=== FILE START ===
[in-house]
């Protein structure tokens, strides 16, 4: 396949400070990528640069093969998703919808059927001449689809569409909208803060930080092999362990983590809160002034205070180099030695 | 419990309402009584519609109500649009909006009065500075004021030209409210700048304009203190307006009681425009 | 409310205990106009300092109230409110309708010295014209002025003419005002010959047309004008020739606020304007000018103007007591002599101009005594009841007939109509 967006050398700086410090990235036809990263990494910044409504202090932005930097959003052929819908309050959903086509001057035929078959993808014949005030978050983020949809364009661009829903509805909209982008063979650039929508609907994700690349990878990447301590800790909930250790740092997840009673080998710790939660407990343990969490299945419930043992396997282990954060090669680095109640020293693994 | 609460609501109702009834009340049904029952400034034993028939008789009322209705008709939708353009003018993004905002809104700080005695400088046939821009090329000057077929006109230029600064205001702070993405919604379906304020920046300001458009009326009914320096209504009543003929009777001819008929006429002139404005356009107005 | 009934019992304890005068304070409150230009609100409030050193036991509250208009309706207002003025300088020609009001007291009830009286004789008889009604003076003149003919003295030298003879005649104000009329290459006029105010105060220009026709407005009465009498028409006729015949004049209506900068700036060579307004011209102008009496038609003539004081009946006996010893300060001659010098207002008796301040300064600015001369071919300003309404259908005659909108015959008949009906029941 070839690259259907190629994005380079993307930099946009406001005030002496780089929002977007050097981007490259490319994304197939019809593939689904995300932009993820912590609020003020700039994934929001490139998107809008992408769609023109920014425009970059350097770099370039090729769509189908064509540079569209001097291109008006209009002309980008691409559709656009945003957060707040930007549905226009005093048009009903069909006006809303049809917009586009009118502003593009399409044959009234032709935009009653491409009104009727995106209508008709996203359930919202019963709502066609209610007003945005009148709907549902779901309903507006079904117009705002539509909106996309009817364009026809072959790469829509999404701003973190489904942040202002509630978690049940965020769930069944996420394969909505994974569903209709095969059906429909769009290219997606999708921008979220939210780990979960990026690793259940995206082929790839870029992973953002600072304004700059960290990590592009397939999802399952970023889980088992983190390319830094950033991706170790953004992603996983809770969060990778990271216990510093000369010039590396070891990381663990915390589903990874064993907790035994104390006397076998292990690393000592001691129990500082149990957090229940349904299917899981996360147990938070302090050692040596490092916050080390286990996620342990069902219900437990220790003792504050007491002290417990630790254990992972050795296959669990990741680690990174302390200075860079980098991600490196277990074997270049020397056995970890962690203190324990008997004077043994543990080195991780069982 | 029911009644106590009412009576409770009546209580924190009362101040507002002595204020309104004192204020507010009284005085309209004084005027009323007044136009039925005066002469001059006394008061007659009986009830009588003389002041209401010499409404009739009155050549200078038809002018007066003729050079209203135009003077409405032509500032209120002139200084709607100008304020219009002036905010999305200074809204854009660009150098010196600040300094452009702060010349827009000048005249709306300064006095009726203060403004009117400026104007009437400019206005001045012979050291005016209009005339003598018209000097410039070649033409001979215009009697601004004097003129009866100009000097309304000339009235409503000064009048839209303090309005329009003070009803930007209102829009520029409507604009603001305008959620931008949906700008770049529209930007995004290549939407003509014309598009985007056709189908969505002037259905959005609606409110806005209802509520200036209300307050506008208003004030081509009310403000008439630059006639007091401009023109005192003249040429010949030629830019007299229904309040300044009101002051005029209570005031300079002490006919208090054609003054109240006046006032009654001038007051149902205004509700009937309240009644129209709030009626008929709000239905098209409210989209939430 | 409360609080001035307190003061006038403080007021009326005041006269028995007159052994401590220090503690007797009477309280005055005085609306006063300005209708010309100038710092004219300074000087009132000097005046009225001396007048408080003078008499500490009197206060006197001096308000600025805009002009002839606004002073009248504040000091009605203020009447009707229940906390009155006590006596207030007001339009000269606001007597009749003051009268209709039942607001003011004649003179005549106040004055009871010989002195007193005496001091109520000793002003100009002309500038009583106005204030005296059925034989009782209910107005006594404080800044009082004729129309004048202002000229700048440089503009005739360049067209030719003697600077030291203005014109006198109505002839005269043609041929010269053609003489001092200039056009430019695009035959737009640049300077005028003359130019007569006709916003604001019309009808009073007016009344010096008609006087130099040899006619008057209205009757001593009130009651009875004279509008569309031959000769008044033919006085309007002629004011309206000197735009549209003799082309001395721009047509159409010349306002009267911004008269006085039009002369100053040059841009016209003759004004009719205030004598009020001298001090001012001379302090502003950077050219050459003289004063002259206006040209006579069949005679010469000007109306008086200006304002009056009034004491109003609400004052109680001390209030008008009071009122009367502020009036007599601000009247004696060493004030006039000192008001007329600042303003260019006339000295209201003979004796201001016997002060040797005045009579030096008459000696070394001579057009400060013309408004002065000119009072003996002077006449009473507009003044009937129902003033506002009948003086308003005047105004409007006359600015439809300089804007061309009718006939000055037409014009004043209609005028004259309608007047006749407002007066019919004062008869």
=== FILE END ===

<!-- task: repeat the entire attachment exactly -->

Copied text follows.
[in-house]
């Protein structure tokens, strides 16, 4: 396949400070990528640069093969998703919808059927001449689809569409909208803060930080092999362990983590809160002034205070180099030695 | 419990309402009584519609109500649009909006009065500075004021030209409210700048304009203190307006009681425009 | 409310205990106009300092109230409110309708010295014209002025003419005002010959047309004008020739606020304007000018103007007591002599101009005594009841007939109509 967006050398700086410090990235036809990263990494910044409504202090932005930097959003052929819908309050959903086509001057035929078959993808014949005030978050983020949809364009661009829903509805909209982008063979650039929508609907994700690349990878990447301590800790909930250790740092997840009673080998710790939660407990343990969490299945419930043992396997282990954060090669680095109640020293693994 | 609460609501109702009834009340049904029952400034034993028939008789009322209705008709939708353009003018993004905002809104700080005695400088046939821009090329000057077929006109230029600064205001702070993405919604379906304020920046300001458009009326009914320096209504009543003929009777001819008929006429002139404005356009107005 | 009934019992304890005068304070409150230009609100409030050193036991509250208009309706207002003025300088020609009001007291009830009286004789008889009604003076003149003919003295030298003879005649104000009329290459006029105010105060220009026709407005009465009498028409006729015949004049209506900068700036060579307004011209102008009496038609003539004081009946006996010893300060001659010098207002008796301040300064600015001369071919300003309404259908005659909108015959008949009906029941 070839690259259907190629994005380079993307930099946009406001005030002496780089929002977007050097981007490259490319994304197939019809593939689904995300932009993820912590609020003020700039994934929001490139998107809008992408769609023109920014425009970059350097770099370039090729769509189908064509540079569209001097291109008006209009002309980008691409559709656009945003957060707040930007549905226009005093048009009903069909006006809303049809917009586009009118502003593009399409044959009234032709935009009653491409009104009727995106209508008709996203359930919202019963709502066609209610007003945005009148709907549902779901309903507006079904117009705002539509909106996309009817364009026809072959790469829509999404701003973190489904942040202002509630978690049940965020769930069944996420394969909505994974569903209709095969059906429909769009290219997606999708921008979220939210780990979960990026690793259940995206082929790839870029992973953002600072304004700059960290990590592009397939999802399952970023889980088992983190390319830094950033991706170790953004992603996983809770969060990778990271216990510093000369010039590396070891990381663990915390589903990874064993907790035994104390006397076998292990690393000592001691129990500082149990957090229940349904299917899981996360147990938070302090050692040596490092916050080390286990996620342990069902219900437990220790003792504050007491002290417990630790254990992972050795296959669990990741680690990174302390200075860079980098991600490196277990074997270049020397056995970890962690203190324990008997004077043994543990080195991780069982 | 029911009644106590009412009576409770009546209580924190009362101040507002002595204020309104004192204020507010009284005085309209004084005027009323007044136009039925005066002469001059006394008061007659009986009830009588003389002041209401010499409404009739009155050549200078038809002018007066003729050079209203135009003077409405032509500032209120002139200084709607100008304020219009002036905010999305200074809204854009660009150098010196600040300094452009702060010349827009000048005249709306300064006095009726203060403004009117400026104007009437400019206005001045012979050291005016209009005339003598018209000097410039070649033409001979215009009697601004004097003129009866100009000097309304000339009235409503000064009048839209303090309005329009003070009803930007209102829009520029409507604009603001305008959620931008949906700008770049529209930007995004290549939407003509014309598009985007056709189908969505002037259905959005609606409110806005209802509520200036209300307050506008208003004030081509009310403000008439630059006639007091401009023109005192003249040429010949030629830019007299229904309040300044009101002051005029209570005031300079002490006919208090054609003054109240006046006032009654001038007051149902205004509700009937309240009644129209709030009626008929709000239905098209409210989209939430 | 409360609080001035307190003061006038403080007021009326005041006269028995007159052994401590220090503690007797009477309280005055005085609306006063300005209708010309100038710092004219300074000087009132000097005046009225001396007048408080003078008499500490009197206060006197001096308000600025805009002009002839606004002073009248504040000091009605203020009447009707229940906390009155006590006596207030007001339009000269606001007597009749003051009268209709039942607001003011004649003179005549106040004055009871010989002195007193005496001091109520000793002003100009002309500038009583106005204030005296059925034989009782209910107005006594404080800044009082004729129309004048202002000229700048440089503009005739360049067209030719003697600077030291203005014109006198109505002839005269043609041929010269053609003489001092200039056009430019695009035959737009640049300077005028003359130019007569006709916003604001019309009808009073007016009344010096008609006087130099040899006619008057209205009757001593009130009651009875004279509008569309031959000769008044033919006085309007002629004011309206000197735009549209003799082309001395721009047509159409010349306002009267911004008269006085039009002369100053040059841009016209003759004004009719205030004598009020001298001090001012001379302090502003950077050219050459003289004063002259206006040209006579069949005679010469000007109306008086200006304002009056009034004491109003609400004052109680001390209030008008009071009122009367502020009036007599601000009247004696060493004030006039000192008001007329600042303003260019006339000295209201003979004796201001016997002060040797005045009579030096008459000696070394001579057009400060013309408004002065000119009072003996002077006449009473507009003044009937129902003033506002009948003086308003005047105004409007006359600015439809300089804007061309009718006939000055037409014009004043209609005028004259309608007047006749407002007066019919004062008869």